Well Hosted and Enjoyable – Even Though I did not Experience at its Best
Constantia Valley Experience 4.0 Wine 4.0

Well Hosted and Enjoyable – Even Though I did not Experience at its Best

Saturday 28 January 2017

Experience: 4/5
Wines: 4/5

Cape Point Vineyards has been high on my list of places to visit for a while. I have visited the Thursday Market on many occasions but not been for a wine-tasting. Located near Noordhoek, the estate is a little bit further away than my local Constantia Valley vineyards but the trip was well worth making.


Alas, the main tasting room with its expansive views over the Atlantic Ocean barely 1 km away – from Long Beach to Kommetjie – was closed for a wedding. I was instead directed to the alternative entrance via a small lane leading off Chapman’s Peak Drive.


The offices were closed, it being a weekend, and so I nosed around to find the tasting room. I found it soon enough past the printed wooden harvest crates and clay amphorae. This was the previous tasting room but nonetheless grand in French style, well lit, with a high ceiling and ornate wooden furniture. I had none of the ocean views or ripening vines to distract. I was, to start with, the sole guest and so able to complete my ‘blind’ tasting without the risk of overhearing explanations of the wines for other guests.


The full tasting (5 whites and 2 reds) was R60 and waived if I purchased more than R500 of wine. Unusually, each wine tasted was priced separately – R5 or R10 – which made for an interesting bill after.


Alzona was my attentive, pleasant and knowledgeable host. We struck up an immediate connection as she is also studying with the Cape Wine Academy, albeit at the higher Diploma Level.


I opted to taste in 3-2-2 formation. The change in tasting room venue meant that the white wines were not as chilled as they should have been, for which Alzona apologised, but I did not let this spoil my tasting. The simple unbranded glasses were set against an elegant clay spittoon.

The first three whites were near identical in colour. Indeed, all the whites looked very similar: crystal clear, pale and with medium-legs. They varied only slightly from green-yellow to a pale straw yellow.


I never find it easy to distinguish the nuances between very similar wines and especially when there are 5 of them. They each had delicate noses of gooseberry, asparagus, a light peach fruitiness, and varying amounts of aromatic sweetness to suggest some were lightly wooded and others not. This put them in the herbal wine flavour family, indicative of Sauvignon Blanc. They were dry, lightly bodied with a crisp acidity that supported that indication. But, were they all Sauvignon Blanc? Would all 5 wines be of the same grape variety?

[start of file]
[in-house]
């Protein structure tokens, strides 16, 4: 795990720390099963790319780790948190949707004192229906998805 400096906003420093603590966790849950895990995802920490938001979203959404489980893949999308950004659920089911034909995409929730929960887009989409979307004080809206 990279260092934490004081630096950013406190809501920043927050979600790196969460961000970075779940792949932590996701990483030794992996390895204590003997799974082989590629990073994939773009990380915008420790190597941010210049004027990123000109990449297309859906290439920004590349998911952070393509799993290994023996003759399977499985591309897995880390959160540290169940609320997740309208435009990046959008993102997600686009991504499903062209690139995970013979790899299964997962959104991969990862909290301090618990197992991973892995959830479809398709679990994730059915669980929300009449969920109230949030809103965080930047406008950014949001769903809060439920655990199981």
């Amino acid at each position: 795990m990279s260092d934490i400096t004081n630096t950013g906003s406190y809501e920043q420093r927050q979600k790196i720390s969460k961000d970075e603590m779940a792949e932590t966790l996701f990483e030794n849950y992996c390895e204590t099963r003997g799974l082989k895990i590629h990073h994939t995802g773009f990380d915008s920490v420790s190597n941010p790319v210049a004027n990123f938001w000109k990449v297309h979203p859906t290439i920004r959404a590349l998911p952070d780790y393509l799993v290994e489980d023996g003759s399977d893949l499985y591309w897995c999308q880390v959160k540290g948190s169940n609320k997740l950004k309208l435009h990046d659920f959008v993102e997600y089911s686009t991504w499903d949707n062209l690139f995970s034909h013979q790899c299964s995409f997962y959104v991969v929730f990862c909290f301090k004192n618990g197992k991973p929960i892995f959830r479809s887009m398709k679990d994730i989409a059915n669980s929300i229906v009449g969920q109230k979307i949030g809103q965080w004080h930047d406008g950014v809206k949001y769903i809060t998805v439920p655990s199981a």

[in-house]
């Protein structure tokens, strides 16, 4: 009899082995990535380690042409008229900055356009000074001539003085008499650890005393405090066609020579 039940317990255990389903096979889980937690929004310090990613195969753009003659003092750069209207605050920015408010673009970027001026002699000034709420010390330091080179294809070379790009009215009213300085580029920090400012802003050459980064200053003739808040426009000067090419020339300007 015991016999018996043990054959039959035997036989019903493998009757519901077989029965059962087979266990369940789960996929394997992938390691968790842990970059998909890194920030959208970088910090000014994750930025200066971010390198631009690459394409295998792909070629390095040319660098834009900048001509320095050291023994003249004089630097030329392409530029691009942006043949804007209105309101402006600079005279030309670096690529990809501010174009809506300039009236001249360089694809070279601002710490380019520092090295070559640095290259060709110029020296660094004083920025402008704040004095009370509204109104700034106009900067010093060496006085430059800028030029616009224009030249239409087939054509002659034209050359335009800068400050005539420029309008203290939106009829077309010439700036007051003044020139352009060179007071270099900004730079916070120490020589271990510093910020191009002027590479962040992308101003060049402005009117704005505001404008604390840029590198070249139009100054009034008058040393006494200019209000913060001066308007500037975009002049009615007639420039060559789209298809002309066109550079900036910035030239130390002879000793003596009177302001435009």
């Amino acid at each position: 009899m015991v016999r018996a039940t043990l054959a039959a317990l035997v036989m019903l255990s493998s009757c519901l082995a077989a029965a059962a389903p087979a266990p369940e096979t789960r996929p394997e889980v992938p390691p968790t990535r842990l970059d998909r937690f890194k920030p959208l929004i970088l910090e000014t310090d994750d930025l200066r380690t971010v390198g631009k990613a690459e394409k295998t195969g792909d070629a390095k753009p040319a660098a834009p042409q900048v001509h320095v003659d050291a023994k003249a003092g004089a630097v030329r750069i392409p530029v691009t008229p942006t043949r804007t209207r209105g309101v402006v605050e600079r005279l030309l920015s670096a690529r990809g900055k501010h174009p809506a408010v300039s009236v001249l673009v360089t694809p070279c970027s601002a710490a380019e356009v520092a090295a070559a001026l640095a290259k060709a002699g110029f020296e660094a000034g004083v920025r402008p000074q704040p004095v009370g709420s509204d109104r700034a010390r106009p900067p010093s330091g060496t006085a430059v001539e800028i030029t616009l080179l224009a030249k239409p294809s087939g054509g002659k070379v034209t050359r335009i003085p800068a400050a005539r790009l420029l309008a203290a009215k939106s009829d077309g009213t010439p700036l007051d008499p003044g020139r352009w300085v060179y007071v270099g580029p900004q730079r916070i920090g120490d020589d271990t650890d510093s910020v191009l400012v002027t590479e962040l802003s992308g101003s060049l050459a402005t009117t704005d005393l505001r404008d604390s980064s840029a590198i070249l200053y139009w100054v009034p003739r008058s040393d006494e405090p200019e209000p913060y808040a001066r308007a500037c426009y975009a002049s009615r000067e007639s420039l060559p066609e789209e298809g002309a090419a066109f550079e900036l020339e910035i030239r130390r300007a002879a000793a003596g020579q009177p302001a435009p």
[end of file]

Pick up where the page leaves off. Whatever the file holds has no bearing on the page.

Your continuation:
Alzona revealed all to me. Sauvignon Blanc was the major grape variety for each wine except for Number 4 which was a Chardonnay. The first was pure Sauvignon Blanc whilst the others contained varying minor proportions of Sémillon. The Chardonnay has been lightly wooded, aged for just 10 months in oak barrels, and so not showing full butter or creaminess. I guess I had some mitigation for not picking it out from the Sauvignon Blancs.

The final white, the premium Isliedh Sauvignon Blanc/Sémillon, deserves special mention. It was my favourite and named after the estate owner’s first grand-daughter. The Sémillon is fermented in clay amphorae; the Sauvignon Blanc sits on the lees for 10 months in steel tanks. This typifies the blend of traditional and experimental wine-making that gives Cape Point its deserved reputation for award-winning Sauvignon Blancs.


The Sauvignon Blanc grapes are still on the vine at the main estate entrance. They ripen later than those in the Constantia Valley which already are being harvested. The strong breezes from the sea keep the vines cool which promotes slow ripening that is so ideal for the grape variety.


My tasting ended with two reds that are not made from vines grown at Cape Point. Both were medium-bodied, red to dark cherry red with a hint of purple in colour. Different on the nose, the first contained darker berry fruits than the second which was fuller and plummy in character. I preferred the second because it was smoother and more balanced on the palate and with a more defined finish. They were a Shiraz (surprisingly) and a Cabernet Sauvignon made with grapes from the Swartland and Stellenbosch, respectively.


I finished with a generous cheese platter (R95) that was well presented with chutneys, fresh fruit and honeyed nuts. I tidied my notes and photos as I ate. I bought the two entry wines from the Splattered Toad range, very drinkable and good value for money.


I left conscious that I did not experience the best that Cape Point vineyards and their wines have to offer. Nonetheless, I much enjoyed myself and shall return again.

Wines tasted (bought *):


2016 Splattered Toad Sauvignon Blanc – R48*
2016 Cape Point Vineyards Sauvignon Blanc (97% Sauvignon Blanc, 3% Sémillon) – R98
2015 Cape Point Vineyards Sauvignon Blanc Reserve (88% Sauvignon Blanc, 12% Sémillon) – R155
2015 Cape Point Vineyards Chardonnay – R155
2015 Cape Point Vineyards Isliedh (82% Sauvignon Blanc, 18% Sémillon) – R235


2016 Splattered Toad Shiraz – R48*
2015 Cape Point Vineyards Cabernet Sauvignon – R195 FAVOURITE WINE


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